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OK. Let's just say it straight out: This is awesome. Next month, the original "Star Wars" movie will premiere dubbed into Navajo. This is the first time a major motion picture has been translated into a Native American language. Navajo families hope the project will help to promote and preserve their language. Here's Christine Trudeau, of member station KUNM in Albuquerque.
CHRISTINE TRUDEAU, BYLINE: When Dave Nezzie met his future wife, Amanda, they quickly fell in love over a galaxy far, far away.
AMANDA NEZZIE: I think that was one of the first things that bonded Dave and I together - was our love for "Star Wars." And our children have also caught the "Star Wars" bug.
TRUDEAU: The family lives in Albuquerque. And one of the biggest struggles they've come up against living off the reservation, is teaching their kids Dave's native Navajo language.
DAVE NEZZIE: Rosetta Stone has something; there's an app on the iPad. And having alternatives was what we need. Having more resources available will help us teach the language to more people.
TRUDEAU: Enter "Star Wars."
(SOUNDBITE OF "STAR WARS" THEME MUSIC)
MANUELITO WHEELER: There are definitely "Star Wars" nerds out there who can repeat that movie verbatim, and they speak no Navajo.
TRUDEAU: That's Manuelito Wheeler, director of the Navajo Nation Museum and the muscle behind the "Star Wars" translation project.
MANUELITO WHEELER: And so when they're watching this and it's in Navajo, it's them learning Navajo.
TRUDEAU: So he approached both the Navajo Nation and Lucasfilm, and the project went into hyperdrive.
MANUELITO WHEELER: This was an idea that I felt was a way to promote our culture, promote our language, a way to save our language.
TRUDEAU: But translating the film into Navajo was no easy feat. When dubbing a film into another language, syncing the translation with the character's lip movement is crucial to the pace of the film. Wheeler's wife, Jennifer, is a professor of English at the University New Mexico in Gallup, and is one of the translators working on the project. She gives this example of a translation problem: Think about how you'd say "computer" in Navajo.
JENNIFER WHEELER: (Navajo spoken) - you know, that's quite long.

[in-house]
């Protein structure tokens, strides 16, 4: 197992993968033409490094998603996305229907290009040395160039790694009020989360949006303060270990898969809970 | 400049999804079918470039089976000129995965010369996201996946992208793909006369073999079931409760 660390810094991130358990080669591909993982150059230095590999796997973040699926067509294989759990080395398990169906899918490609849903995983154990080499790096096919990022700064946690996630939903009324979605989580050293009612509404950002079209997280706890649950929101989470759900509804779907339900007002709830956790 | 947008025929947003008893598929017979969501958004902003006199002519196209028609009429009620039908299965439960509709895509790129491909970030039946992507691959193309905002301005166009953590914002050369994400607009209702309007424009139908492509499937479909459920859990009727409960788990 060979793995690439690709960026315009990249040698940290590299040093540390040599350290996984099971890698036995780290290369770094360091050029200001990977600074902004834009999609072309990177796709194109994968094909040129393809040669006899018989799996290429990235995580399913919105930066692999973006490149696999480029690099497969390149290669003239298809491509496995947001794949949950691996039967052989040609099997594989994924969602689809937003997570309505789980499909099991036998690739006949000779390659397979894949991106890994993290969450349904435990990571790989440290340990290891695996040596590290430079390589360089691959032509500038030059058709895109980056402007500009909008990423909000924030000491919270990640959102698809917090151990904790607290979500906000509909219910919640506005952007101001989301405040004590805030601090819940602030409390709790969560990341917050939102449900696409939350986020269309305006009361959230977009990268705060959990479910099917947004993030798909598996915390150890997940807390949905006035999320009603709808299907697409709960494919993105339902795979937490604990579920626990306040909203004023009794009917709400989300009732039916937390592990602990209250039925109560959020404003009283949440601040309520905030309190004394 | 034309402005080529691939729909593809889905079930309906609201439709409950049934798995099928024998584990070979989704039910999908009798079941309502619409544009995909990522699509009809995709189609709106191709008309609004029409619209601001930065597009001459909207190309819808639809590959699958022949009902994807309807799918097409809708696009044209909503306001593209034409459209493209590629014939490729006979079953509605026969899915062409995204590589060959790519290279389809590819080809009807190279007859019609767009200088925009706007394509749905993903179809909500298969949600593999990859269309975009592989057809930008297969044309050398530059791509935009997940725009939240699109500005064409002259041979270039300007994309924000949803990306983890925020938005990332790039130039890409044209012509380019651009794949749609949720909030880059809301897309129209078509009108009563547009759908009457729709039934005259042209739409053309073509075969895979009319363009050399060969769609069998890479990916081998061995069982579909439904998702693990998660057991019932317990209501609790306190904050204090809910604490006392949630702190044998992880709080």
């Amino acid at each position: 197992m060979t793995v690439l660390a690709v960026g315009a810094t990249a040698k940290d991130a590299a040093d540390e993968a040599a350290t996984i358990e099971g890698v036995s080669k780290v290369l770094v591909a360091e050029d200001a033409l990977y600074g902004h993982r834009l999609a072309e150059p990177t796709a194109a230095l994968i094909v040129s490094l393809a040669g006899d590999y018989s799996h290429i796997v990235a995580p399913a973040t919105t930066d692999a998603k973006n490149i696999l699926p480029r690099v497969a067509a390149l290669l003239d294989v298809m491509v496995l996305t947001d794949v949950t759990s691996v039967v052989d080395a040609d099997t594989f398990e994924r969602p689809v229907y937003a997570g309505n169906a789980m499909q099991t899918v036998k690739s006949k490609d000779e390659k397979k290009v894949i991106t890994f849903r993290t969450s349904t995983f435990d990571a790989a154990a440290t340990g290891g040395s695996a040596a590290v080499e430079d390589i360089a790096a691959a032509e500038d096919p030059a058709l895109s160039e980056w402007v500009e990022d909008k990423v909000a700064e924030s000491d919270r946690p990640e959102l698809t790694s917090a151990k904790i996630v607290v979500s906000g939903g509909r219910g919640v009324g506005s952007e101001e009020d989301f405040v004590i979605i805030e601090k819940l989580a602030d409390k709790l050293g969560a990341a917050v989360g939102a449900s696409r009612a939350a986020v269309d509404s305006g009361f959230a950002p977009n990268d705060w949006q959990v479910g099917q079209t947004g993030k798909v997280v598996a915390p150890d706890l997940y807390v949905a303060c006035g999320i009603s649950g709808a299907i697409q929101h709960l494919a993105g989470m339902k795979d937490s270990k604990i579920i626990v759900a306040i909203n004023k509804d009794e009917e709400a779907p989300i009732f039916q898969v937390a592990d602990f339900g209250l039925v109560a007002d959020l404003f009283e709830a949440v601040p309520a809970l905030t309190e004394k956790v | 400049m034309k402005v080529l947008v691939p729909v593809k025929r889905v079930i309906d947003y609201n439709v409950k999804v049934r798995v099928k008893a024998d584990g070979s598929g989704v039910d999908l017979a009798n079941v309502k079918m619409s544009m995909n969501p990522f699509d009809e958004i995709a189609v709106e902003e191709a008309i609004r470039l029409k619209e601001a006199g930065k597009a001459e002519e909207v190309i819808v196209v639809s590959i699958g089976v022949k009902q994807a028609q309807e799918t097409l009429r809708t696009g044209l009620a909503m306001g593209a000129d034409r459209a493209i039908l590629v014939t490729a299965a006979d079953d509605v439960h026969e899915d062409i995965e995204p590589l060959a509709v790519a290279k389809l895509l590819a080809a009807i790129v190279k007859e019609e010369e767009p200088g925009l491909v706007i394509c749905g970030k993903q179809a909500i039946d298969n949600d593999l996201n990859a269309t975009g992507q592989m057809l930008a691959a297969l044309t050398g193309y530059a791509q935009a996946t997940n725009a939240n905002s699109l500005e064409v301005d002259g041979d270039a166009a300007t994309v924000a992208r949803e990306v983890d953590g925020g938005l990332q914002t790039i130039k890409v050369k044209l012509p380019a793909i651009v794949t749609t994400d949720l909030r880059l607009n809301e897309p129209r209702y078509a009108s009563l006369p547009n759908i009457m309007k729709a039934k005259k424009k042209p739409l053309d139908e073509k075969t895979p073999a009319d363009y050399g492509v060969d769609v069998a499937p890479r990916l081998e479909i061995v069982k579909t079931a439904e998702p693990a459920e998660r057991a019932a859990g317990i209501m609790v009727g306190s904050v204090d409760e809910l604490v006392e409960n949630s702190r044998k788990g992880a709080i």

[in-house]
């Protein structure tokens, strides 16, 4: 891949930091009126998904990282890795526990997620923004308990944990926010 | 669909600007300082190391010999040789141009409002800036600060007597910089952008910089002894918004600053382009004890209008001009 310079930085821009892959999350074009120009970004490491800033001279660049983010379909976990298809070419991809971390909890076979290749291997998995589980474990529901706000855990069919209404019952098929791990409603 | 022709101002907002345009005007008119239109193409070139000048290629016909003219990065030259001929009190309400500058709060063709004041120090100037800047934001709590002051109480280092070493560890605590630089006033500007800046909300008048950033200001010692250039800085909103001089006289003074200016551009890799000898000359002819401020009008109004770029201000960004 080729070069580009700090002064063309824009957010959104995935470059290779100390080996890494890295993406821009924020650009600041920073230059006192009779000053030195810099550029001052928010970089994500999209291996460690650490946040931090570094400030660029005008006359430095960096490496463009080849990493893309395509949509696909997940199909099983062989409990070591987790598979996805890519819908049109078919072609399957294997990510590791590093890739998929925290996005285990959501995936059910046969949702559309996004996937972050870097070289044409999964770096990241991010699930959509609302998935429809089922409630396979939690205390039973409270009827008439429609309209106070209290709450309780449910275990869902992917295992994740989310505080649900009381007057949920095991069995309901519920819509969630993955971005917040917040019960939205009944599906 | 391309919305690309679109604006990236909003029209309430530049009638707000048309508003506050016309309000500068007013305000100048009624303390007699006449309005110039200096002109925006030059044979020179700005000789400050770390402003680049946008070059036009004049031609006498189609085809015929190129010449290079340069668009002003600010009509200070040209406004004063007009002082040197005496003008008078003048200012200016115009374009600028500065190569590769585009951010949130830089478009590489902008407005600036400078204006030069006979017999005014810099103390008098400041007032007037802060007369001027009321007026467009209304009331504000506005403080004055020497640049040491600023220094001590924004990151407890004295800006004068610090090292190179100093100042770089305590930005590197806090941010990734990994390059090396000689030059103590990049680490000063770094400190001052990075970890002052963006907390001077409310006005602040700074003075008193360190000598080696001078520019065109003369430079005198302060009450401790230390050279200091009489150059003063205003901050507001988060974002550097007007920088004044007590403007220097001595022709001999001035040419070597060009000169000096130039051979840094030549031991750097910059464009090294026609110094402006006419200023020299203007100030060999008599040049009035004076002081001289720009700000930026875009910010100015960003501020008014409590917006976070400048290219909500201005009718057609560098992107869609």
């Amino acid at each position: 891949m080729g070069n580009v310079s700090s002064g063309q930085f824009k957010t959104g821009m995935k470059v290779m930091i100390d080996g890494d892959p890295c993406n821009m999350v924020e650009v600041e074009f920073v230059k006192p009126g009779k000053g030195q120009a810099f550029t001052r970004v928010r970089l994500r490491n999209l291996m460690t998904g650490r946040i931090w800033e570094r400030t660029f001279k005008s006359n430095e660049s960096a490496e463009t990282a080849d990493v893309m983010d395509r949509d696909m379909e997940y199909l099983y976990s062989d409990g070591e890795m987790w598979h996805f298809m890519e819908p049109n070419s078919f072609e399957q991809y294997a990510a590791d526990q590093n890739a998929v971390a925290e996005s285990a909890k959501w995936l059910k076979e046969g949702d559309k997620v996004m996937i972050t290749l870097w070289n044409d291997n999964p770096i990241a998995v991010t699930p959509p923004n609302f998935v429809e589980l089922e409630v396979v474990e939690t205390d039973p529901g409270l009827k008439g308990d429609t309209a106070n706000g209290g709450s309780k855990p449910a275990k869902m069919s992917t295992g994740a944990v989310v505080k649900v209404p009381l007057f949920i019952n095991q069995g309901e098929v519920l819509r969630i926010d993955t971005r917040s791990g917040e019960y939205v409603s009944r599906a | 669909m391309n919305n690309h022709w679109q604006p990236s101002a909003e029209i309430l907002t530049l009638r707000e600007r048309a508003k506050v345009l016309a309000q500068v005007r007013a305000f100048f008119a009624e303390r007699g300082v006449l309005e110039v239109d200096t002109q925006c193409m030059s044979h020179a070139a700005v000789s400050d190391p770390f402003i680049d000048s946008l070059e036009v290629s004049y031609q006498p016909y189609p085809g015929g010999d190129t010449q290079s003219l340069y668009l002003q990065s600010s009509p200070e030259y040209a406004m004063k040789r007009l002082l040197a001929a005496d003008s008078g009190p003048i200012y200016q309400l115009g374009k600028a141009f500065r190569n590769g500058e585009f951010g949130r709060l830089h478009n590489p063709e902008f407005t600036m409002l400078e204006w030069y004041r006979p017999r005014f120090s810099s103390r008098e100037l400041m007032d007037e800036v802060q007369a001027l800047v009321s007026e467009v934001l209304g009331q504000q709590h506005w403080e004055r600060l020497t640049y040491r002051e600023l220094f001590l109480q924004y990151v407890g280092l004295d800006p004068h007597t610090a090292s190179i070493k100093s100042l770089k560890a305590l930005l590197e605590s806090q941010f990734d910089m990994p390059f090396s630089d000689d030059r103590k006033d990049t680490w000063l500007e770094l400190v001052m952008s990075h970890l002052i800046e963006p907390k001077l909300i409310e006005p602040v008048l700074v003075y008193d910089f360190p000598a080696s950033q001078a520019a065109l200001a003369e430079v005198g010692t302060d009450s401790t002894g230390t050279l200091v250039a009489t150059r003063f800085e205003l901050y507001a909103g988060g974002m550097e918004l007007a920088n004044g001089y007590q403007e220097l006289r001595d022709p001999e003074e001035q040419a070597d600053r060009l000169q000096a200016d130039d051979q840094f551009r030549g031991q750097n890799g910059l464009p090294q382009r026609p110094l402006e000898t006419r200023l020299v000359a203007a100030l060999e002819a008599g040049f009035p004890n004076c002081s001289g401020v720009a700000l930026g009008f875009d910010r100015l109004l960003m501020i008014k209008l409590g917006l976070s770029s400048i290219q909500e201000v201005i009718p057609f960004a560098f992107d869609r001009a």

TRUDEAU: Now imagine how you'd get across the concept of a droid.
(SOUNDBITE OF R2-D2)
TRUDEAU: It's metal, it moves around, and it's a computer.
JENNIFER WHEELER: R2-D2 would be "the short, metal thing that's alive."
TRUDEAU: So the translation for droid? That won't be revealed until the premiere.
(SOUNDBITE OF R2-D2)
TRUDEAU: In some ways, though, the syncing process might be somewhat easier for "Star Wars" because characters like Darth Vader deliver their lines behind a mask. Beyond the fun of translating phrases like Death Star, Jennifer Wheeler says the whole project demonstrates that the Navajo language is still alive.
JENNIFER WHEELER: This will be one, historic event that will celebrate and recognize the fact that we're just part of society here - in this Western society, in this country. But who we are as Navajo people living in this century, we really need to celebrate.
ESTHER NEZZIE: We watch TV?
DAVE NEZZIE: Do you want to watch "Star Wars"?
TRUDEAU: Dave and Amanda Nezzie, and their kids, are looking forward to sitting down to watch "Star Wars" in Navajo.
AMANDA NEZZIE: I want to hear what Millennium Falcon is in Navajo. I'm very curious. And our daughter, she'll be able to speak Navajo; she'll understand who she is. And what more of a beautiful way to do that than put that in "Star Wars"?
DAVE NEZZIE: Absolutely.
TRUDEAU: The Nezzies are traveling to Window Rock, Ariz., for the premiere, which is taking place as part of the Navajo Nation Fair. At this time, Lucasfilm has no plans for a wider theatrical release, or a DVD version, of "Star Wars" in Navajo. For NPR News, I'm Christine Trudeau in Albuquerque.
(SOUNDBITE OF "STAR WARS" THEME SONG)
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